I have a friend who doesn't believe in God. Which doesn't make me sad, because this person isn't sad. Or lost. Or a bad person. I find the more I learn about what other people believe, the less I believe that my faith has any sort of a monopoly on happiness. In fact, I don't believe that in the slightest.
I believe that the ability to find happiness doesn't come from any singular source, that people can choose to be happy and good, whatever their state may be. Whether it is Mormonism, Catholicism, Islam, or cooking Liege waffles that makes you happy, that is your prerogative. It isn't my place to tell you what is valid. There are certainly things that inherently bring unhappiness, but I'm not going into that.
Christians may argue that the source of all happiness is God, or Christ. Which is fine, and doesn't disprove what I am saying in the least bit. If all happiness comes from God, (Christian God) then the happiness that people of different faiths (or no faith) feel ultimately comes from that source--but it is just simply labeled differently. Still, it boils down to a choice.
As I was thinking about this friend's non-belief in a God, some interesting philosophical questions cropped up in my mind concerning atheism. First, concerning abortion. It would seem to me that a person who believed that there was no God, and that there was no life after this one should be strongly opposed to abortion. If, when we die, we really really die, then any sort of practice that prematurely ends the life of another human should be looked upon with the greatest of abhorrence.
In the case of abortion, the possibility of existence would be completely and utterly canceled. I think that with a pre-life/post-life paradigm, it is possible to think that, if an abortion takes place, whatever God in which one believes could potentially "replant," for lack of a better word, the aborted spirit or soul elsewhere. Or, barring that, at least there is an afterlife. Existence isn't destroyed, merely postponed. Or shifted.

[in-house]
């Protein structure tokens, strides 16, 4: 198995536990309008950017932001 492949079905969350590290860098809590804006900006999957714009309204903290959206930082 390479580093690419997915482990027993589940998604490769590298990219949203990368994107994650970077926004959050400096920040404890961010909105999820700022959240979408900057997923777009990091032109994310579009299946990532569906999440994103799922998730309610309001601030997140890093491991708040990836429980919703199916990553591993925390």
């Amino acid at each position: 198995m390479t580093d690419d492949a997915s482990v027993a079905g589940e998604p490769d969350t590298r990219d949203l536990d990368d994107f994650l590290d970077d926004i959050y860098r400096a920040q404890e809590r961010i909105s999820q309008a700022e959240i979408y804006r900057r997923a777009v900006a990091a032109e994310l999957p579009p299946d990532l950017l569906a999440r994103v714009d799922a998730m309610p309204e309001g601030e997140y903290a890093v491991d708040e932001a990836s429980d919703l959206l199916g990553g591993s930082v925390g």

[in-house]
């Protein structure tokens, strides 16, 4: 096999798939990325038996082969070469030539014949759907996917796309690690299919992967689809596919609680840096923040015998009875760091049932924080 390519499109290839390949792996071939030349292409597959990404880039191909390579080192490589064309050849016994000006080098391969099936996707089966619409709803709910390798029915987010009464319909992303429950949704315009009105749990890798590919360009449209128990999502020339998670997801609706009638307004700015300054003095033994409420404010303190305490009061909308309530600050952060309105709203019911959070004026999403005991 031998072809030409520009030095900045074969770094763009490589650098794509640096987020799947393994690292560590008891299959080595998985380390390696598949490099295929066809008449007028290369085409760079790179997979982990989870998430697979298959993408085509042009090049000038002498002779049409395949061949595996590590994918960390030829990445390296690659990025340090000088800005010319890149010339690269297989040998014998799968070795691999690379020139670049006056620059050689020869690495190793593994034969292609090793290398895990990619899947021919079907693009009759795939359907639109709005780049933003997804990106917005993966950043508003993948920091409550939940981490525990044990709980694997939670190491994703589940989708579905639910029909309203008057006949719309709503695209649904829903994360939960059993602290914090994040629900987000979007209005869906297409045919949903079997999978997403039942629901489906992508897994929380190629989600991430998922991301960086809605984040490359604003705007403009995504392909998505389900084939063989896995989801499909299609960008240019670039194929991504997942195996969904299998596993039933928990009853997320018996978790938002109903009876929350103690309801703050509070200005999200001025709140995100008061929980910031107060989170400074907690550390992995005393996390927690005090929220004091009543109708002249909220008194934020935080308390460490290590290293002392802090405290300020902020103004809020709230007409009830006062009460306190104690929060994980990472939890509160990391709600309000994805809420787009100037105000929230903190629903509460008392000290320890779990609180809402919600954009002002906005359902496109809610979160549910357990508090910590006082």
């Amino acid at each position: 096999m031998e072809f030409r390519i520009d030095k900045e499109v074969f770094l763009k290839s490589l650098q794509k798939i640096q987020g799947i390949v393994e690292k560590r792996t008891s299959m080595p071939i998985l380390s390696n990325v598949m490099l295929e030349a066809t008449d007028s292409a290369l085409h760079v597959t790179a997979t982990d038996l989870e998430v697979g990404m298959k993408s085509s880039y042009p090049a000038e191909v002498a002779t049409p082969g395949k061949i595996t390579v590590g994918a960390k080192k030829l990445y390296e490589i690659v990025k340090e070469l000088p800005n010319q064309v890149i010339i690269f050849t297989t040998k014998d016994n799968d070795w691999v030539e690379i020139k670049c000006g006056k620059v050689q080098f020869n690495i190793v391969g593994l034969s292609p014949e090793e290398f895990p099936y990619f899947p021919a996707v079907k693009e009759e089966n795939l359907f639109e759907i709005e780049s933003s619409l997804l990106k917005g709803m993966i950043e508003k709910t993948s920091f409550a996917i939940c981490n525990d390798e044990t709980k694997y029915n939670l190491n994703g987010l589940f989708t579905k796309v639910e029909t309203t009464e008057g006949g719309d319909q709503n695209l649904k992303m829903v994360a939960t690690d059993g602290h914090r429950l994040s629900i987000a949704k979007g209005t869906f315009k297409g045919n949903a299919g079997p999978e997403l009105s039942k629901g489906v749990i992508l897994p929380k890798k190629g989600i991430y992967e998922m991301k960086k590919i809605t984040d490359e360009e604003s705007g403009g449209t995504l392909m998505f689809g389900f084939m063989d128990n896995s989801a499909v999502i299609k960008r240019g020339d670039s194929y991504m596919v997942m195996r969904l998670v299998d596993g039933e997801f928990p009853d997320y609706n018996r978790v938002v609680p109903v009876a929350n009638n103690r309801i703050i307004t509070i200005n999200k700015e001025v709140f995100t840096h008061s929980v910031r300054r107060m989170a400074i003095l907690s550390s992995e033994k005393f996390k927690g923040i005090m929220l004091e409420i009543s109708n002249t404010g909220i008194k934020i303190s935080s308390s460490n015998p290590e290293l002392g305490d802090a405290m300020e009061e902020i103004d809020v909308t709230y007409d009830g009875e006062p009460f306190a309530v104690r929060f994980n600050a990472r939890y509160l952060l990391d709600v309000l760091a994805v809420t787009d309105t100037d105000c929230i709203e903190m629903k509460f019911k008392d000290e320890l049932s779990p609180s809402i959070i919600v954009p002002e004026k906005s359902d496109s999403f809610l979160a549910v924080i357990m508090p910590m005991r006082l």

I also think that an atheist could conscionably be nothing but a vegan. The same idea applies--if there is only one existence, how could someone in good conscience unnecessarily cause the death of a living thing? Some may argue that an atheist has no conscience because an atheist, lacking a God and potential judgement, has no motivation to be a "good person." Which is totally bogus. It is a sad concept, thinking that people are only good because of a fear of God. People should be good, because being good is the right thing to do. Because being good makes one feel good.
Now, I realize that "being good" is somewhat relative. "Being good" means different things to different people. But I think that most, regardless of [no] faith can agree on a basic concept of goodness.
I realize this post doesn't flow with the regular tone of this blog, but I'd like to know what other people think about this.